Canada, which has a far lower death rate than the US, also experienced a winter surge but daily cases are also falling there now.
Asia was the centre of the initial outbreak that spread from China in early 2020, but the number of cases and deaths there has been lower than in Europe and North America.
The region saw a large rise in the number of cases last autumn, driven by a surge in infections in India, one of the most densely populated countries in the world.
India has seen more than 10 million confirmed cases, the second-highest in the world after the US, but the number of infections has fallen in recent months.
Other Asian countries, like Indonesia and Malaysia, are still trying to bring their current outbreaks under control.
Several countries in the Middle East have seen deadly coronavirus outbreaks over the past 12 months, with Iran, Iraq and Israel having seen the highest numbers.
All three countries appear to have now brought infections under control after recent surges – although the drop in cases has stalled in Iran.
Israel’s efforts have been helped by its vaccination programme, with nearly four million people in the country having now received a vaccine.
Africa has recorded about 3.5 million cases, but the true extent of the pandemic in many African countries is not known as testing rates are low.
South Africa, with more than 1.4 million cases and nearly 42,000 deaths, is the worst affected country on the continent, according to official figures.
Morocco, Egypt, Ethiopia, Tunisia, Libya, Algeria, Nigeria and Kenya are the only other African countries to have recorded more than 100,000 cases.
In Latin America, there is concern about a new variant of the virus which is spreading rapidly in Brazil.
Brazil has nearly nine million confirmed cases and the world’s second highest death toll. It is currently in the middle of a second surge in infections.
Argentina, Colombia, Mexico and Peru have all recorded more than one million cases and continue to see high numbers of daily confirmed cases.
Australia and New Zealand have been praised for their response to the pandemic, with both countries having seen comparatively few deaths.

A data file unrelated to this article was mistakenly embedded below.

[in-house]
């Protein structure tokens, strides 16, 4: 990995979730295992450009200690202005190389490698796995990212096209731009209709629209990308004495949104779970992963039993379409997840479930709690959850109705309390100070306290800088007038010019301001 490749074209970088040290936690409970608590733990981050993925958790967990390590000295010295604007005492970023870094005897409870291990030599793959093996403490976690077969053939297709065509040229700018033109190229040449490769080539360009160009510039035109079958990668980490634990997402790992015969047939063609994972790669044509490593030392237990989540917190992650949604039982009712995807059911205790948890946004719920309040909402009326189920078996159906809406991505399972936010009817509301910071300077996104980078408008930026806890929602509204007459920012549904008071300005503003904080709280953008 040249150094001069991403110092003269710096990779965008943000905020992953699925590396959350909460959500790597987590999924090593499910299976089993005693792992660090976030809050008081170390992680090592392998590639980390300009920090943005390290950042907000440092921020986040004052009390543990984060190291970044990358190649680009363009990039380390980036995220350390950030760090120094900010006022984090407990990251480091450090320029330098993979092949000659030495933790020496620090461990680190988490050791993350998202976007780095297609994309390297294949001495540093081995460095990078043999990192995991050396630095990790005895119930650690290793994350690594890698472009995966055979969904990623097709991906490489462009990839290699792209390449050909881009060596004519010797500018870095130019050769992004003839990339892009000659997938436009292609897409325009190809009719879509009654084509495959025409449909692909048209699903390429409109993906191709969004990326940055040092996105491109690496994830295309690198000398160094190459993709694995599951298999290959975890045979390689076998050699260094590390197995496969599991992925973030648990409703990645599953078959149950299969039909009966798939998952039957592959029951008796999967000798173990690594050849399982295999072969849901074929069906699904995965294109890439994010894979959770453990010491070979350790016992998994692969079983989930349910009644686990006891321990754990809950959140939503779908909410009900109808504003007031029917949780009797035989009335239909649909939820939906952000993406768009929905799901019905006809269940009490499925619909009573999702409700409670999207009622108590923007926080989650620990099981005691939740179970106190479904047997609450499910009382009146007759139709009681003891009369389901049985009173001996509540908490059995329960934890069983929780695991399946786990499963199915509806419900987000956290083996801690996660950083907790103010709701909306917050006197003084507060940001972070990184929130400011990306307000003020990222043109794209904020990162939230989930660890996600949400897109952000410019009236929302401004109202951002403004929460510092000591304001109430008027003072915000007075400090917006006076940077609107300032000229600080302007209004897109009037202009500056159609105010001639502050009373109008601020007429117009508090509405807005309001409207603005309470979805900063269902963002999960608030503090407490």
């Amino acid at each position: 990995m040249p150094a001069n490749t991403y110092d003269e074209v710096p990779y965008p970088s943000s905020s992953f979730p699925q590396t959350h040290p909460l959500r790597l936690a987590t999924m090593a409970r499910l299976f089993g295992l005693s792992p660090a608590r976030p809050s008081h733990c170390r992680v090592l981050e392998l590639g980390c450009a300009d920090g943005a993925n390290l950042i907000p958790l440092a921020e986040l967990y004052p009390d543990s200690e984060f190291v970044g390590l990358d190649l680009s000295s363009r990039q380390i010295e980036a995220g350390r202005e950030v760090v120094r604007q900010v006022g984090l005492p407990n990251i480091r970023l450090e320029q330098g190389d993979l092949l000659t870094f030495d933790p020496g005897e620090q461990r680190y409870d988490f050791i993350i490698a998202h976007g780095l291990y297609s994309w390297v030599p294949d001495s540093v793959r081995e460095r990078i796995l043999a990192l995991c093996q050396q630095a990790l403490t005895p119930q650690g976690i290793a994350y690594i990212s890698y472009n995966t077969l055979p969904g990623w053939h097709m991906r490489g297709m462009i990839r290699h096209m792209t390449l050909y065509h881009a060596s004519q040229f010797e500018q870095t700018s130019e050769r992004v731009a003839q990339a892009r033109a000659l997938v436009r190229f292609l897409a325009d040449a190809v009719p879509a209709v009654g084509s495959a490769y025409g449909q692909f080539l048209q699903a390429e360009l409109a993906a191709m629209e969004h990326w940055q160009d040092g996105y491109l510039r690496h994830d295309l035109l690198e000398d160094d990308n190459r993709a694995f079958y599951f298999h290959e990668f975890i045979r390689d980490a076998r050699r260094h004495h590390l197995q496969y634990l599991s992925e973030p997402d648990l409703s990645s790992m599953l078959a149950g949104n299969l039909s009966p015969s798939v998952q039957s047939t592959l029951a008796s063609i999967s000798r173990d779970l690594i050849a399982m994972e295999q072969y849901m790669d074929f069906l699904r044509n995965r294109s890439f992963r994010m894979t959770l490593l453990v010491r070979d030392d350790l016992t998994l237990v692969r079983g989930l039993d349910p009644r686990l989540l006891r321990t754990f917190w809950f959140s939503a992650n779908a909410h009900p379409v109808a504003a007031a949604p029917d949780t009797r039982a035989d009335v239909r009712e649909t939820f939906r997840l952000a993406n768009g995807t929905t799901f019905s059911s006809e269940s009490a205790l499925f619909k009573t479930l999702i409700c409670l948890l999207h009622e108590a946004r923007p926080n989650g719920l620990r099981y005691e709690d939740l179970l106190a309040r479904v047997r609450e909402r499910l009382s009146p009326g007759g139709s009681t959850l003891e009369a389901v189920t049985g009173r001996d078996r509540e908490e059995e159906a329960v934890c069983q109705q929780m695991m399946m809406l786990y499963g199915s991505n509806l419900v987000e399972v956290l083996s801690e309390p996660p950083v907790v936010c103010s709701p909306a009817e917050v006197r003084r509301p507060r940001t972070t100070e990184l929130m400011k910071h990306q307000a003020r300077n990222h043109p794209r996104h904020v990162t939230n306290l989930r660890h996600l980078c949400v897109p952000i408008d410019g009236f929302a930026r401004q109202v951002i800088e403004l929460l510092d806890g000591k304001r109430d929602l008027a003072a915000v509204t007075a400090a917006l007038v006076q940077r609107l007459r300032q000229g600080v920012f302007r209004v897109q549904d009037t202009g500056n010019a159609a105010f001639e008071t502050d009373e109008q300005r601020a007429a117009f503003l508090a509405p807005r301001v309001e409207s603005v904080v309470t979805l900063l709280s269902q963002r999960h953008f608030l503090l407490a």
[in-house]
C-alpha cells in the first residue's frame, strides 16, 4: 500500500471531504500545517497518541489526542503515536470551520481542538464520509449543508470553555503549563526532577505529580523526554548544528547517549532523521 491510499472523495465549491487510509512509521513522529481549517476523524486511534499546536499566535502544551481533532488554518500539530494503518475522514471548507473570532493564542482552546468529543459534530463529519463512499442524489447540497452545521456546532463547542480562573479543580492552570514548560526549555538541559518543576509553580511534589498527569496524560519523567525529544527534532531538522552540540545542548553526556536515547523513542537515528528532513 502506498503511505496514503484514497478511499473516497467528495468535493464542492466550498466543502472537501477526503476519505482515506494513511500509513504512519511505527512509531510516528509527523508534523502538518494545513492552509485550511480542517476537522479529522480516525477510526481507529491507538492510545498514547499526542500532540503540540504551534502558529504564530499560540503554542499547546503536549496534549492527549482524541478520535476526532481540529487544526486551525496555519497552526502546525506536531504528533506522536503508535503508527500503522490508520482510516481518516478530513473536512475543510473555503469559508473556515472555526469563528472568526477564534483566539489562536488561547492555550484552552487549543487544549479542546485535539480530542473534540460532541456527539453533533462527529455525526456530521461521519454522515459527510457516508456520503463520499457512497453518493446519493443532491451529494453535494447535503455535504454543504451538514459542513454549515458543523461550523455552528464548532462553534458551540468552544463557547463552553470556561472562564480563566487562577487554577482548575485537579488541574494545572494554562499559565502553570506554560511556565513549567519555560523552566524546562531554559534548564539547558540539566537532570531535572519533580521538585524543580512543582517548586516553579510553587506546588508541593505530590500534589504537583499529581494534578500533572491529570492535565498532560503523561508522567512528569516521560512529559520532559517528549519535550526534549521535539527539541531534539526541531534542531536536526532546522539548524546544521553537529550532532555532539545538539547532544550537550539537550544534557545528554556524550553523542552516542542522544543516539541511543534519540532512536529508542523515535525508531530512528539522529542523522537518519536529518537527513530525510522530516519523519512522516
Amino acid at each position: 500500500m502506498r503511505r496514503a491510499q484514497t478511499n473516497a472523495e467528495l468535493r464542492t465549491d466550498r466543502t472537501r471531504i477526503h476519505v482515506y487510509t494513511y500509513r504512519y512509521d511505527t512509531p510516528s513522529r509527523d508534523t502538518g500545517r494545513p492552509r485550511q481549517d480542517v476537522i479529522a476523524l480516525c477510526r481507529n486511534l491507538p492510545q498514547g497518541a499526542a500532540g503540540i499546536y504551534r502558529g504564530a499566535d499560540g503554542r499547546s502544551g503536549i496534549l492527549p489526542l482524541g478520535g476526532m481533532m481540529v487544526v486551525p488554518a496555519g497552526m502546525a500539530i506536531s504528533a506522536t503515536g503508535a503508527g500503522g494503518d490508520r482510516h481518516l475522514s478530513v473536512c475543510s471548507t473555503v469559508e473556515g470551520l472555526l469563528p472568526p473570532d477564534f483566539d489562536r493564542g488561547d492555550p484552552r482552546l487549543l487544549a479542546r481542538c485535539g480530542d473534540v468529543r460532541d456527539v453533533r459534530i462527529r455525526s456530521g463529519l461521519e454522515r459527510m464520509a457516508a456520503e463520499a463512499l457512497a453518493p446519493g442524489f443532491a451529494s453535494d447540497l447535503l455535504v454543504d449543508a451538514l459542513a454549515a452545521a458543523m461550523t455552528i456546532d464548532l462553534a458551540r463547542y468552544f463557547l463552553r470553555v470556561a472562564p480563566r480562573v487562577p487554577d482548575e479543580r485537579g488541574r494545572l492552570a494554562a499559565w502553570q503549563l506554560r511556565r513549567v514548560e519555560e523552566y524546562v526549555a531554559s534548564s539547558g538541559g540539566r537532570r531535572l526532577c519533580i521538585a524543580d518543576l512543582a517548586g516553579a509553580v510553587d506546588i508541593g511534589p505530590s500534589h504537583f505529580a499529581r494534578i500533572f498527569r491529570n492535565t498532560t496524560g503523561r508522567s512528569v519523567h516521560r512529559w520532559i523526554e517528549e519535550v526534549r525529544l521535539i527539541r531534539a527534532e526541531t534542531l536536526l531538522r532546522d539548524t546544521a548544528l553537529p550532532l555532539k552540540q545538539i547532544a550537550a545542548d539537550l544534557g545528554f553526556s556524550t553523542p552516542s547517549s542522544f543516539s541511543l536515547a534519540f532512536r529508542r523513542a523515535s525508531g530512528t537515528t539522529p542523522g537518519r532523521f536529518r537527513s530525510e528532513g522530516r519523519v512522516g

In a sign of how effective their measures have been, both countries currently have a lower average number of cases than French Polynesia, a sprawling network of islands in the Pacific Ocean.
Other islands in the region have tried to remain free of coronavirus but most have seen at least a few cases.
How did coronavirus spread?
Covid-19 was first detected in the city of Wuhan, China, in late 2019 but the outbreak spread quickly across the globe in the first months of 2020.
It was declared a global pandemic by the WHO on 11 March 2020.
A pandemic is when an infectious disease is passing easily from person to person in many parts of the world at the same time.
About this data
The data used on this page comes from a variety of sources. It includes figures collated by Johns Hopkins University, data from the European Centre for Disease Prevention and Control, national governments and health agencies, as well as UN data on populations.
When comparing figures from different countries it is important to bear in mind that not all governments are recording coronavirus cases and deaths in the same way. This makes like for like comparisons between countries difficult.
Other factors to consider include: different population sizes, the size of a country’s elderly population or whether a particular country has a large amount of its people living in densely-populated areas. In addition, countries may be in different stages of the pandemic.